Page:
Home/Mortgages/Southern California Home Sales Decline Slightly in June

July 23, 2012 (Chris Moore)

Monthly sales of new and existing homes in Southern California fell slightly in June, the result of one less business day than in May, while year-over-year home prices improved for the third consecutive month according to real estate information provider DataQuick.

Sales in the Southern California region, which includes Los Angeles, Riverside, San Diego, Ventura, San Bernardino and Orange counties, totaled 22,075 new and re-sale homes in June, a 0.5 percent decline from the 22,192 homes sold in May but still 7.5 percent higher than the 20,532 homes sold in June of last year.

Home sales in the area typically increase about 6.8 percent between May and June and were 19.9 percent below the historical average for the month of June. Year-over-year, home sales have increased for the last six months and ten out of the last 11 months..

Cash buyers accounted for 31.6 percent of the homes sold for the month, down from a revised 32.1 percent the previous month. Cash buyers paid a median price of $235,000 for their purchases, up slightly from a revised $234,500 the previous month.

Absentee buyers, usually investors and vacation home buyers, accounted for 27.0 percent of all sales in June, down from a revised 27.5 percent in May, and they paid a median price of $225,000 for the homes they purchased, unchanged from the previous month.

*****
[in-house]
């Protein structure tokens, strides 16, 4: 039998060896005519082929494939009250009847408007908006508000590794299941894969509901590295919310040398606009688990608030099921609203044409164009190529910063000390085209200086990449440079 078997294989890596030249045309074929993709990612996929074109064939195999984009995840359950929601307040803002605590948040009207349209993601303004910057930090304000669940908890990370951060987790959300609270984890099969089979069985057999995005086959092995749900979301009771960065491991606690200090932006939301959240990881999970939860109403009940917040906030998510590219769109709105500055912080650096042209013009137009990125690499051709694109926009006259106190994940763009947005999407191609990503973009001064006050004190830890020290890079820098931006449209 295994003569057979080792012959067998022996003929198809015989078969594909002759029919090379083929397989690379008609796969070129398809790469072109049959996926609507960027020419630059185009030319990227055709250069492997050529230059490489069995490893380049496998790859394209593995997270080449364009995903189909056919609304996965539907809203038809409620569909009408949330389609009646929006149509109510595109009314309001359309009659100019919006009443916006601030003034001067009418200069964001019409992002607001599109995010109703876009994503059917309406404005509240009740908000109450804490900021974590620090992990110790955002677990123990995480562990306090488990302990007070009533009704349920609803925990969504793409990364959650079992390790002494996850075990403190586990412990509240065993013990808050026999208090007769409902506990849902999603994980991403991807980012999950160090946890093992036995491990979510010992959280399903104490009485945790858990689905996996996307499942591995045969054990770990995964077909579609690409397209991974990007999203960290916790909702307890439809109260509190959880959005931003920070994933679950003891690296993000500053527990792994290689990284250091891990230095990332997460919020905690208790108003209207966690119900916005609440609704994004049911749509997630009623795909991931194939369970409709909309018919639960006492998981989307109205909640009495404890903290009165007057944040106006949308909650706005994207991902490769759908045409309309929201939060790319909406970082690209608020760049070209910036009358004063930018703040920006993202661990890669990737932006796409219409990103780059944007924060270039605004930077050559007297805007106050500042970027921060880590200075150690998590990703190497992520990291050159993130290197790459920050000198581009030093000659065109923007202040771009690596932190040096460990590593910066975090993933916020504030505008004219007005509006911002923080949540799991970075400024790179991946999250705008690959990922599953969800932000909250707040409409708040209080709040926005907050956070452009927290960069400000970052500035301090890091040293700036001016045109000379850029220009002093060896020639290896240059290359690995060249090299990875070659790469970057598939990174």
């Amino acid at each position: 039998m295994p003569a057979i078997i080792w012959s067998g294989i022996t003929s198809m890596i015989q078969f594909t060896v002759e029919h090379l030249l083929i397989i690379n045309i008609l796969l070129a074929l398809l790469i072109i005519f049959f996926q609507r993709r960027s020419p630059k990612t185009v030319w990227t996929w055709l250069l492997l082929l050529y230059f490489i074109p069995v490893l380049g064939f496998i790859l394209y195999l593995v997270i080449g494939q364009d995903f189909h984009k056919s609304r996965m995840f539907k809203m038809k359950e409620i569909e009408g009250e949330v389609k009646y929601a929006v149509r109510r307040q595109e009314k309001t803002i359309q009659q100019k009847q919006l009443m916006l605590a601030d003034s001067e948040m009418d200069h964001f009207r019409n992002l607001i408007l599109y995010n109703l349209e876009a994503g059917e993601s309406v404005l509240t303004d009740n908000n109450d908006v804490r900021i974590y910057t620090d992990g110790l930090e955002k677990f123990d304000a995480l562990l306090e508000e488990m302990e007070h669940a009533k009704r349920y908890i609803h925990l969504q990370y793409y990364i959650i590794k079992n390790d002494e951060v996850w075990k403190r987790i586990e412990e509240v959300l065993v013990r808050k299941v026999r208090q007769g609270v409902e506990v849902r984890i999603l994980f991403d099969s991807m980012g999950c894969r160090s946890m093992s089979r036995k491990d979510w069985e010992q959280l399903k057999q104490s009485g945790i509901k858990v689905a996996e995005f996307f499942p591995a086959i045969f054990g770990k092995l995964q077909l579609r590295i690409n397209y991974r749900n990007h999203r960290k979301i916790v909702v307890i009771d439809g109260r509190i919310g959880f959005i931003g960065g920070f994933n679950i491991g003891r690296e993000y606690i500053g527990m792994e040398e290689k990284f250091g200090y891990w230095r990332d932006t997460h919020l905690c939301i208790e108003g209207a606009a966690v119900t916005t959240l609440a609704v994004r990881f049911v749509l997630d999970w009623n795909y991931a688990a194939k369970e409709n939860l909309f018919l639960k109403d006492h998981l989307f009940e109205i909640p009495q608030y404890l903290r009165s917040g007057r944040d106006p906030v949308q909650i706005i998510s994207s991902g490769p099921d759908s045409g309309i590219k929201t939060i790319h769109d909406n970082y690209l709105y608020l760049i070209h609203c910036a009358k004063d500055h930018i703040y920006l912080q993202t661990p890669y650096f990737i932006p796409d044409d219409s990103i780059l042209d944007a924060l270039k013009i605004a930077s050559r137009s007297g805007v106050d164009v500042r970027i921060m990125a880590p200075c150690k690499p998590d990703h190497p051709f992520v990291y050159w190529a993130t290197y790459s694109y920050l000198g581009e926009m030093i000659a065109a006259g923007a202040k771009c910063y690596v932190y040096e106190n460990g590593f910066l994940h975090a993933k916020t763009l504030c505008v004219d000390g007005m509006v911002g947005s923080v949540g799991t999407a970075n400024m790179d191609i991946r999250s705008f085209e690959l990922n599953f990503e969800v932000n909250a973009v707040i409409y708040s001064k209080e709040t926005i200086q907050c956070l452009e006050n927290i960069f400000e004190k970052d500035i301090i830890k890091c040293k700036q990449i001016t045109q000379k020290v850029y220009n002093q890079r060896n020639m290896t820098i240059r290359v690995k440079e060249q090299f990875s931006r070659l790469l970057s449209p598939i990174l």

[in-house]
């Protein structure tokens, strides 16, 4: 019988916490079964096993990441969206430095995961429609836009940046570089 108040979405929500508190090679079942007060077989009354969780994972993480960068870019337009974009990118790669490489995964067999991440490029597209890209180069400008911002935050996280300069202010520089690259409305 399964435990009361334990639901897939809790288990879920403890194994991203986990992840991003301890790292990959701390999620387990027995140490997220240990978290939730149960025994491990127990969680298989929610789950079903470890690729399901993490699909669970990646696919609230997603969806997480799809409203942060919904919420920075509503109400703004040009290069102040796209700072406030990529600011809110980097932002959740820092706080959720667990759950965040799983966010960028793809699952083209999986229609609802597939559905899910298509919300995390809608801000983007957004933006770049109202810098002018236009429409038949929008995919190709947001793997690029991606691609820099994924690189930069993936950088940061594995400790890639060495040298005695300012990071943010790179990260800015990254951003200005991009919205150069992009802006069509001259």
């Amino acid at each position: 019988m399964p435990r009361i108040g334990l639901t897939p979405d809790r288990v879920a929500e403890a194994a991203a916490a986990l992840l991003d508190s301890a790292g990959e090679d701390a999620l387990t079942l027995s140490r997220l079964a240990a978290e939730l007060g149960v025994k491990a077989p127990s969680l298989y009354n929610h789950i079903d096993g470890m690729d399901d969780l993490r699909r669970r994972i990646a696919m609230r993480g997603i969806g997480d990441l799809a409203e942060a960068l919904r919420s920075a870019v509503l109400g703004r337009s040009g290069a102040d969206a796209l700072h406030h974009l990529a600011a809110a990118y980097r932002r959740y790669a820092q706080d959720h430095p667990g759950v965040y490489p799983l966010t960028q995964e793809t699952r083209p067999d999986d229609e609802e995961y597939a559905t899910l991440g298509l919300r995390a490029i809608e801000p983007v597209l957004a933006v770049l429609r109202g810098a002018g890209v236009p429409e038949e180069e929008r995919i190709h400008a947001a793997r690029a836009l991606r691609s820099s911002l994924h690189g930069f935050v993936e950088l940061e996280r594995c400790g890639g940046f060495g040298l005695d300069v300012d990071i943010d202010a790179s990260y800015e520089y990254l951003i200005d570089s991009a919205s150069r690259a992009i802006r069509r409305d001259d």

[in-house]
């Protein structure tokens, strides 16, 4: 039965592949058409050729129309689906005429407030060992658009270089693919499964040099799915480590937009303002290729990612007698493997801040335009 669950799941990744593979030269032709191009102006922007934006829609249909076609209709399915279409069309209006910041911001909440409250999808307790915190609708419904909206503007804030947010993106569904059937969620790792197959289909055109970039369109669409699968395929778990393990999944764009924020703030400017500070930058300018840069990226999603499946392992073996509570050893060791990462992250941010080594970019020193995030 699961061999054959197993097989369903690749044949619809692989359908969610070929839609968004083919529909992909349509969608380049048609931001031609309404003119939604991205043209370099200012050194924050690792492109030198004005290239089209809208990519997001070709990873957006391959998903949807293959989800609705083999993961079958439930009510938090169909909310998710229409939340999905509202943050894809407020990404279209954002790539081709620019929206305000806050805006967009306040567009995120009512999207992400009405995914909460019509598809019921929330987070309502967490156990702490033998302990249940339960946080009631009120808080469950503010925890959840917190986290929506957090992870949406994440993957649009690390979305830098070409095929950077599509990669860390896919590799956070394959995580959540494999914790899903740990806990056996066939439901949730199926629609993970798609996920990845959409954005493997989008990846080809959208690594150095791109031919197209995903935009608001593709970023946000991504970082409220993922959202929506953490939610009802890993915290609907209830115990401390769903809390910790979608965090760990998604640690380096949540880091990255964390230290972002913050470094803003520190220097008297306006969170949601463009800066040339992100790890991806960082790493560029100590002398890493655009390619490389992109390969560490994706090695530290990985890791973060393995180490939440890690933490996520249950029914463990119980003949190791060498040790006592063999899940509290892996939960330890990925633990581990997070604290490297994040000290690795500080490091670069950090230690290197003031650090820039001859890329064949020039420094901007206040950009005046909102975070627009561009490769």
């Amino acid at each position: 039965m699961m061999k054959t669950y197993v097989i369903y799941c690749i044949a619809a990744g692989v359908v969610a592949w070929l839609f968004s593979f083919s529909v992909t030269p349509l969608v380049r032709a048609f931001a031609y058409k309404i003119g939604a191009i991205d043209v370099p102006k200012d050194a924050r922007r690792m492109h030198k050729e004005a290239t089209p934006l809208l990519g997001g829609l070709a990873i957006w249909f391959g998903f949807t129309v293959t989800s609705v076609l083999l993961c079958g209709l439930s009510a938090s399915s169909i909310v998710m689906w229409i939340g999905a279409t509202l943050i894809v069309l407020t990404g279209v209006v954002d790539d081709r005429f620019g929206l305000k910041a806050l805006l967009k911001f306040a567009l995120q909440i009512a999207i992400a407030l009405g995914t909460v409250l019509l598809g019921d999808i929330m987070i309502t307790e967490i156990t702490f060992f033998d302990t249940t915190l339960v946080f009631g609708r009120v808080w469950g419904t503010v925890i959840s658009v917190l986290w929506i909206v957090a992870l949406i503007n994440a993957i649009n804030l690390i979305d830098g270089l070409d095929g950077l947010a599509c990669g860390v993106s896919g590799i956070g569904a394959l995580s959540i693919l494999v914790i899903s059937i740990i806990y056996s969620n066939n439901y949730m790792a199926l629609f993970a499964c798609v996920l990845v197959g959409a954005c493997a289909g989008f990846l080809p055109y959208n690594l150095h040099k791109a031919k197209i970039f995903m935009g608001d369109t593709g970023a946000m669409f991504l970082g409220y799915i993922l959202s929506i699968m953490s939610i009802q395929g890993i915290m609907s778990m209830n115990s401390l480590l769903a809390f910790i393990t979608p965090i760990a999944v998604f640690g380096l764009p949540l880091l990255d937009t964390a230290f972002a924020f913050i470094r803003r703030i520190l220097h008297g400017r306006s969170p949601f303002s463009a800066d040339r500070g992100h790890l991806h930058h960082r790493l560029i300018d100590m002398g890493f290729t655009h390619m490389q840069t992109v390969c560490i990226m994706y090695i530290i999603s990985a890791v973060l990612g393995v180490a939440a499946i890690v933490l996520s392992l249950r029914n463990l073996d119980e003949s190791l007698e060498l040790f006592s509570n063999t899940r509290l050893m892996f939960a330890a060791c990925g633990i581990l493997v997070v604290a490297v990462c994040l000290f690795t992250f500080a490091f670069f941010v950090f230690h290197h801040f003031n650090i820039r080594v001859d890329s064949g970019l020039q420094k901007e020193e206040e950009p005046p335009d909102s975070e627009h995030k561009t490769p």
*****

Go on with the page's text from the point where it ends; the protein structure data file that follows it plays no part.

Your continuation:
The median sales price paid for all new and re-sale homes in the Southern California region increased 1.7 percent in June to $300,000 from $295,000 in May. The median price a year ago was also $285,000.

It was the third consecutive month that year-over year home prices have increased in the Southern California area after 16 months of declines.

The highest median sales price for homes in the region during the current housing cycle’s peak was $505,000 in mid-2007 while the lowest was $247,000 in June 2009.

John Walsh, president of DataQuick, stated, “The June numbers look pretty good at first glance, but they’re more mixed when you scratch beneath the surface. Yes, the median sale price rose again. But it’s clear this has a lot to do with changes in the types of homes selling, rather than across-the-board price appreciation. Fewer of the homes selling now are foreclosures, while more are nice houses in mid- to higher-end neighborhoods. June sales were stronger than a year earlier, but they were also around 20 percent below average for that month.”

Distressed properties accounted for 42.2 percent of the re-sale market in May, down from 44.8 percent in May, with foreclosures accounting for 24.5 percent of the re-sale market, down from 26.9 percent in May, while short sales made up an estimated 17.7 percent of re-sales, down from 18.0 percent the previous month.

Distressed property sales were at their lowest level since February of 2008 as foreclosure re-sales have fallen more than 50 percent since their high of 56.7 percent of all re-sales in February 2009.

Tags: Southern California, new homes, re-sale homes, median price, home sales, investors, absentee buyers